Practical Tips for Caregivers of Loved Ones with Parkinson’s Disease

Whether you find yourself in a new role as a caregiver to someone with Parkinson’s Disease or you’ve been on the caregiver journey for years, you’re a part of a community of caregivers who know what you’re feeling and how difficult it can be. 

The role of a caregiver is one that is ever-evolving, and while it can be incredibly challenging, it can also be one of the most loving, compassionate acts one ever does. 

Every situation is unique with Parkinson’s, yet there is some very practical advice that is universally applicable for caregivers:

Find Ways to Spend Quality Time Together

As caregivers, it is easy to fall into a routine where every interaction is based on meeting your loved one’s medical needs. By finding creative ways to extend those interactions to simply spending time together, both the caregiver and the patient will benefit.

This might look like sitting outside together talking about a book or tv show you’re enjoying. Perhaps it’s sharing a meal together outside the home that someone else has prepared. Even the little things like a quick chat about an upcoming trip or sharing an old favorite story can help you both remember how your relationship began and why it’s important to you.

Accept Help from Others

It can often be difficult for caregivers to accept help from other sources, either due to a lack of trust or even feelings of guilt or shame that you are not able to provide care 100% of the time. 

One of the best ways to take care of your own health as a caregiver is to take a break. Not only does this provide you with physical and mental rest, it also gives your loved one a change of pace and something interesting to look forward to.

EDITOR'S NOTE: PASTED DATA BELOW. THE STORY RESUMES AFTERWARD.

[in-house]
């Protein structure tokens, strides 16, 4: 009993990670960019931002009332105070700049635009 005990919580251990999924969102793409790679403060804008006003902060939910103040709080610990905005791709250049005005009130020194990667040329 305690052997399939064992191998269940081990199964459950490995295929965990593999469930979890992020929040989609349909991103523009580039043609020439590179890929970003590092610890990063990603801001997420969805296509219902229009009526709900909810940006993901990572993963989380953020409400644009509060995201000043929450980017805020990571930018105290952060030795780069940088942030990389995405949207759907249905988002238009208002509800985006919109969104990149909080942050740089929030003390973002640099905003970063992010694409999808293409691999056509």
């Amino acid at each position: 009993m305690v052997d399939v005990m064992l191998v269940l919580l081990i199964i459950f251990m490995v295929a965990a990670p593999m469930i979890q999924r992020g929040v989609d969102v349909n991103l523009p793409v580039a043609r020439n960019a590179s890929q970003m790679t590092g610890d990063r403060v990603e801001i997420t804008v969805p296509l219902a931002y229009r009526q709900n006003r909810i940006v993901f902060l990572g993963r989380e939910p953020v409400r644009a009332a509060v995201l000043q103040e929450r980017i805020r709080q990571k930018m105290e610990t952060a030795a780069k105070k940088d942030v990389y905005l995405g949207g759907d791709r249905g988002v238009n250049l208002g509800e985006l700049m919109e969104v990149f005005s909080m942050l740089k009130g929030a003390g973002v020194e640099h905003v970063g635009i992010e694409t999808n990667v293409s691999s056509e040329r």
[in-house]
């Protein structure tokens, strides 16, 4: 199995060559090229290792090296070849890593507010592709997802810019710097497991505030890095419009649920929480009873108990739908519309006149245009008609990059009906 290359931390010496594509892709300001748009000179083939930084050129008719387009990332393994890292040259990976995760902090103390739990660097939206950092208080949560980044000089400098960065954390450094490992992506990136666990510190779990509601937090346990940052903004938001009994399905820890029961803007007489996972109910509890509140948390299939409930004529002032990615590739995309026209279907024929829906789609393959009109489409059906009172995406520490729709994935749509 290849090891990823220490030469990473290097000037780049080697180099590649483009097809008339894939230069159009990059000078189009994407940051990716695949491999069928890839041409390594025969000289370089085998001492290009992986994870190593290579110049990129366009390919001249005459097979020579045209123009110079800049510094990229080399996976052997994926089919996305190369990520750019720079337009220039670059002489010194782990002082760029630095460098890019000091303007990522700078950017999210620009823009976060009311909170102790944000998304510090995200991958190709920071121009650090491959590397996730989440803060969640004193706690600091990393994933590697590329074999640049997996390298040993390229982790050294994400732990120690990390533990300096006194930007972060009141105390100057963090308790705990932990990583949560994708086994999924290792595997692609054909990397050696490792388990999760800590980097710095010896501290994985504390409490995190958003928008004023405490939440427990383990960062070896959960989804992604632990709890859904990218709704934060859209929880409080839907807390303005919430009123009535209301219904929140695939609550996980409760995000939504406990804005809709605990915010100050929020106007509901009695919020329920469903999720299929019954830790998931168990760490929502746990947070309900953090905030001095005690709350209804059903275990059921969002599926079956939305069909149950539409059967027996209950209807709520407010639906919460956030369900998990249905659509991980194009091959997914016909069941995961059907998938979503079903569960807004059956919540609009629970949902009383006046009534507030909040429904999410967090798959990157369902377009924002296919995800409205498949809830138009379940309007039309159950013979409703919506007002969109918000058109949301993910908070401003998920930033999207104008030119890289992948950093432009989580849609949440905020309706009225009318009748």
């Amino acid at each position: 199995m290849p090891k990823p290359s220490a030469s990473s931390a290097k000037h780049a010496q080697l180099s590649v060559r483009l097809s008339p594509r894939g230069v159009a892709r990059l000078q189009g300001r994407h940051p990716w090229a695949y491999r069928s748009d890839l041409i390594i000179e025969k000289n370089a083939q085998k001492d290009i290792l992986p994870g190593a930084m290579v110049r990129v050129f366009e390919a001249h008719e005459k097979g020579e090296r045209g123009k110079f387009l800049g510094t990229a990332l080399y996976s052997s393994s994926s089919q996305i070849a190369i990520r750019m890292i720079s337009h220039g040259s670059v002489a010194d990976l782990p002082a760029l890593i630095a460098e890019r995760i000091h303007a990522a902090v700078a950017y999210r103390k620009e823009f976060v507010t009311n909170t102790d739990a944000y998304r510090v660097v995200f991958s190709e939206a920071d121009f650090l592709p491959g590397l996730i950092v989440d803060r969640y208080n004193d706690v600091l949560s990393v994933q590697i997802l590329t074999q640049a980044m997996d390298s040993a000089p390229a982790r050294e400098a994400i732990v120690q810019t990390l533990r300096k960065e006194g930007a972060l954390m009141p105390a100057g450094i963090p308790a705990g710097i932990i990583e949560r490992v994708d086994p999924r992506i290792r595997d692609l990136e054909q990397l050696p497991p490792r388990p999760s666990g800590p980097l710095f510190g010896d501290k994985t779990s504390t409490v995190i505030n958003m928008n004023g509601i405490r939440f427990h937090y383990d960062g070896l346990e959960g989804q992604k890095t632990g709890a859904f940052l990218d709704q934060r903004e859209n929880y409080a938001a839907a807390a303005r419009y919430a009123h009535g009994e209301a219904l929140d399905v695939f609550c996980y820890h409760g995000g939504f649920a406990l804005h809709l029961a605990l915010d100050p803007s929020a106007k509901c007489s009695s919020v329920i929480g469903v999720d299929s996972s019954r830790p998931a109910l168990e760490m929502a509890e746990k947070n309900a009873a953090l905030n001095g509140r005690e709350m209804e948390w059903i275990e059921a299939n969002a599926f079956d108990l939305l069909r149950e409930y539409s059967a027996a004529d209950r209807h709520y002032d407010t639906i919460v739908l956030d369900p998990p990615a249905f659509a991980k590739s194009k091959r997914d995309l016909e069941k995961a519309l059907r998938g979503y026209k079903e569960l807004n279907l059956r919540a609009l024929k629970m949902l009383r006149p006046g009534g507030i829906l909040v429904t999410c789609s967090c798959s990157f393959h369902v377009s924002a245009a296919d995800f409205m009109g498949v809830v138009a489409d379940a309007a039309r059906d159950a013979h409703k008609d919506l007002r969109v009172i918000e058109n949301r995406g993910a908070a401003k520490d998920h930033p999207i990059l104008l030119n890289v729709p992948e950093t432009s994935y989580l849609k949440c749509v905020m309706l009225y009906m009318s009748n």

Many communities offer some type of respite care or short-term resources to provide companionship, nursing services, or both. Group support systems, neighborhood friends, and other relatives are also good sources to turn to when a break is necessary. 

Take Care of Your Own Health

The number one piece of advice for caregivers is almost always to ensure you are taking care of your own health needs. For some, this might look like having a regular exercise regimen and a healthy diet that supports your immune system. For others, getting a consistent good night’s sleep might be the most important factor in staying alert and healthy during your time as a caregiver

If putting your own health first feels selfish, it may be helpful to talk to other caregivers who have been in similar situations before.

Use All the Resources Available to You

According to the Parkinson’s Foundation, nearly one million people in the U.S. are living with Parkinson’s disease, and approximately 60,000 Americans are diagnosed with PD each year. 

Thankfully, there are also countless resources available to caregivers to help navigate this often uncertain journey. From making home repairs and adjustments like removing obstacles and making rooms more accessible, to finding insoles for Parkinson’s patients to improve balance, using all the tools available to you can make life easier for those with Parkinson’s and their caregivers. 

Be Mindful of your Emotional Health and Mental Needs

While it’s important to take care of your physical health, the emotional and mental health needs of caregivers are equally as critical. Feelings of isolation and overwhelm are often reported among caregivers so it’s important to check-in with yourself regularly and do a mental scan of how you’re feeling.

Experts also suggest keeping a journal to record your daily emotional health and participating in either individual therapy or group support systems to ensure your mental health is strong enough to help you continue caring for your loved one into the future.